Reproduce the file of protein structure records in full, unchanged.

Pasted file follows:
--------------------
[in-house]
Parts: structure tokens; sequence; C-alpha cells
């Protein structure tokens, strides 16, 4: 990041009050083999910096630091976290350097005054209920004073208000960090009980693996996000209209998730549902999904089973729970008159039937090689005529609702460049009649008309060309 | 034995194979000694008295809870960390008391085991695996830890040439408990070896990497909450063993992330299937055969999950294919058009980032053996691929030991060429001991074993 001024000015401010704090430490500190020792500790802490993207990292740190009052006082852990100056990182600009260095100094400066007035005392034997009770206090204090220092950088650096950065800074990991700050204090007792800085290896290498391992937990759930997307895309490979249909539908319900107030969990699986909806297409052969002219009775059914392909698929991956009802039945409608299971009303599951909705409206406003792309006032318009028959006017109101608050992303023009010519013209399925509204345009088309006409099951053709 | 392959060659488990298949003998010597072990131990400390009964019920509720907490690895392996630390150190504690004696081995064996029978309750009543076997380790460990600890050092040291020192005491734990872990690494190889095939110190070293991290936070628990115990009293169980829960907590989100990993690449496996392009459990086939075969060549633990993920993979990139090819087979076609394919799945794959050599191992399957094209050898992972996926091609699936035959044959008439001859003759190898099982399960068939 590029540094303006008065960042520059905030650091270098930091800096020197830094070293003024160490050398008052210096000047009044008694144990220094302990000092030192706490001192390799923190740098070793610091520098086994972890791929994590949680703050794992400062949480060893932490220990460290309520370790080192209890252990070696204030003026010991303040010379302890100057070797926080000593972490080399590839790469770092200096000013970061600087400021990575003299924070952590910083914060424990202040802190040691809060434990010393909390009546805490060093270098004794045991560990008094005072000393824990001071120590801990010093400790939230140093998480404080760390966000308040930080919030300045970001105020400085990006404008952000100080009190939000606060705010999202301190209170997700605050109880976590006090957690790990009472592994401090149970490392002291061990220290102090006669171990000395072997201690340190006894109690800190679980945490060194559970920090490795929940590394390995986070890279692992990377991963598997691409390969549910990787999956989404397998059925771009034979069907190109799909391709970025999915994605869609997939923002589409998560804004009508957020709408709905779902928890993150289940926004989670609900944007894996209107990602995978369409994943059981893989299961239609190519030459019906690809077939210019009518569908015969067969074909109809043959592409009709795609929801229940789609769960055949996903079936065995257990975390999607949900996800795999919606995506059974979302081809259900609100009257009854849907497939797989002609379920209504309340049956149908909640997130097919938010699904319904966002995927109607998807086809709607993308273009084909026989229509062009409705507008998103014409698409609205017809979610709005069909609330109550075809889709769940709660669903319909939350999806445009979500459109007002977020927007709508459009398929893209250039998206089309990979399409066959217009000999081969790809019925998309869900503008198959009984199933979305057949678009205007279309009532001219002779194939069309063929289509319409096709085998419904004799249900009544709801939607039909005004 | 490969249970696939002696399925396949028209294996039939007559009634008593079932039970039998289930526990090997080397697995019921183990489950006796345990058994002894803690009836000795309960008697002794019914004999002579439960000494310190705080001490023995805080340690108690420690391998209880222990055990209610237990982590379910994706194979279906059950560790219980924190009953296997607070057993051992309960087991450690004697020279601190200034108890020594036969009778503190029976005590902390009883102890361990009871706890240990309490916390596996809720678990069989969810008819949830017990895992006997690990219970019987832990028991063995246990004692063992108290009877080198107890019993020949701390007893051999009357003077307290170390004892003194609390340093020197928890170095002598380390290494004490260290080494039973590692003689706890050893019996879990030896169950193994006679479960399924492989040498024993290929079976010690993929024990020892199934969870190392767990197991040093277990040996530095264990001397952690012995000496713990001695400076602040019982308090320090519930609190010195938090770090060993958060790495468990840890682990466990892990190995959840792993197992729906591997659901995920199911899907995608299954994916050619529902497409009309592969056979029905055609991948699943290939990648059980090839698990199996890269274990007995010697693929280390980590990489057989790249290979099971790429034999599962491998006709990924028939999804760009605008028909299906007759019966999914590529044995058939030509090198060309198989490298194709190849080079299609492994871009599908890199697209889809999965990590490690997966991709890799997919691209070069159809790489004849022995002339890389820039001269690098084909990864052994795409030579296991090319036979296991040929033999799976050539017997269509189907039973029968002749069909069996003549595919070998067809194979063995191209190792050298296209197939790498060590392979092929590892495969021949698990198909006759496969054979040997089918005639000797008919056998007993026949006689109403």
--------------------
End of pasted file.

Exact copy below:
[in-house]
Parts: structure tokens; sequence; C-alpha cells
């Protein structure tokens, strides 16, 4: 990041009050083999910096630091976290350097005054209920004073208000960090009980693996996000209209998730549902999904089973729970008159039937090689005529609702460049009649008309060309 | 034995194979000694008295809870960390008391085991695996830890040439408990070896990497909450063993992330299937055969999950294919058009980032053996691929030991060429001991074993 001024000015401010704090430490500190020792500790802490993207990292740190009052006082852990100056990182600009260095100094400066007035005392034997009770206090204090220092950088650096950065800074990991700050204090007792800085290896290498391992937990759930997307895309490979249909539908319900107030969990699986909806297409052969002219009775059914392909698929991956009802039945409608299971009303599951909705409206406003792309006032318009028959006017109101608050992303023009010519013209399925509204345009088309006409099951053709 | 392959060659488990298949003998010597072990131990400390009964019920509720907490690895392996630390150190504690004696081995064996029978309750009543076997380790460990600890050092040291020192005491734990872990690494190889095939110190070293991290936070628990115990009293169980829960907590989100990993690449496996392009459990086939075969060549633990993920993979990139090819087979076609394919799945794959050599191992399957094209050898992972996926091609699936035959044959008439001859003759190898099982399960068939 590029540094303006008065960042520059905030650091270098930091800096020197830094070293003024160490050398008052210096000047009044008694144990220094302990000092030192706490001192390799923190740098070793610091520098086994972890791929994590949680703050794992400062949480060893932490220990460290309520370790080192209890252990070696204030003026010991303040010379302890100057070797926080000593972490080399590839790469770092200096000013970061600087400021990575003299924070952590910083914060424990202040802190040691809060434990010393909390009546805490060093270098004794045991560990008094005072000393824990001071120590801990010093400790939230140093998480404080760390966000308040930080919030300045970001105020400085990006404008952000100080009190939000606060705010999202301190209170997700605050109880976590006090957690790990009472592994401090149970490392002291061990220290102090006669171990000395072997201690340190006894109690800190679980945490060194559970920090490795929940590394390995986070890279692992990377991963598997691409390969549910990787999956989404397998059925771009034979069907190109799909391709970025999915994605869609997939923002589409998560804004009508957020709408709905779902928890993150289940926004989670609900944007894996209107990602995978369409994943059981893989299961239609190519030459019906690809077939210019009518569908015969067969074909109809043959592409009709795609929801229940789609769960055949996903079936065995257990975390999607949900996800795999919606995506059974979302081809259900609100009257009854849907497939797989002609379920209504309340049956149908909640997130097919938010699904319904966002995927109607998807086809709607993308273009084909026989229509062009409705507008998103014409698409609205017809979610709005069909609330109550075809889709769940709660669903319909939350999806445009979500459109007002977020927007709508459009398929893209250039998206089309990979399409066959217009000999081969790809019925998309869900503008198959009984199933979305057949678009205007279309009532001219002779194939069309063929289509319409096709085998419904004799249900009544709801939607039909005004 | 490969249970696939002696399925396949028209294996039939007559009634008593079932039970039998289930526990090997080397697995019921183990489950006796345990058994002894803690009836000795309960008697002794019914004999002579439960000494310190705080001490023995805080340690108690420690391998209880222990055990209610237990982590379910994706194979279906059950560790219980924190009953296997607070057993051992309960087991450690004697020279601190200034108890020594036969009778503190029976005590902390009883102890361990009871706890240990309490916390596996809720678990069989969810008819949830017990895992006997690990219970019987832990028991063995246990004692063992108290009877080198107890019993020949701390007893051999009357003077307290170390004892003194609390340093020197928890170095002598380390290494004490260290080494039973590692003689706890050893019996879990030896169950193994006679479960399924492989040498024993290929079976010690993929024990020892199934969870190392767990197991040093277990040996530095264990001397952690012995000496713990001695400076602040019982308090320090519930609190010195938090770090060993958060790495468990840890682990466990892990190995959840792993197992729906591997659901995920199911899907995608299954994916050619529902497409009309592969056979029905055609991948699943290939990648059980090839698990199996890269274990007995010697693929280390980590990489057989790249290979099971790429034999599962491998006709990924028939999804760009605008028909299906007759019966999914590529044995058939030509090198060309198989490298194709190849080079299609492994871009599908890199697209889809999965990590490690997966991709890799997919691209070069159809790489004849022995002339890389820039001269690098084909990864052994795409030579296991090319036979296991040929033999799976050539017997269509189907039973029968002749069909069996003549595919070998067809194979063995191209190792050298296209197939790498060590392979092929590892495969021949698990198909006759496969054979040997089918005639000797008919056998007993026949006689109403």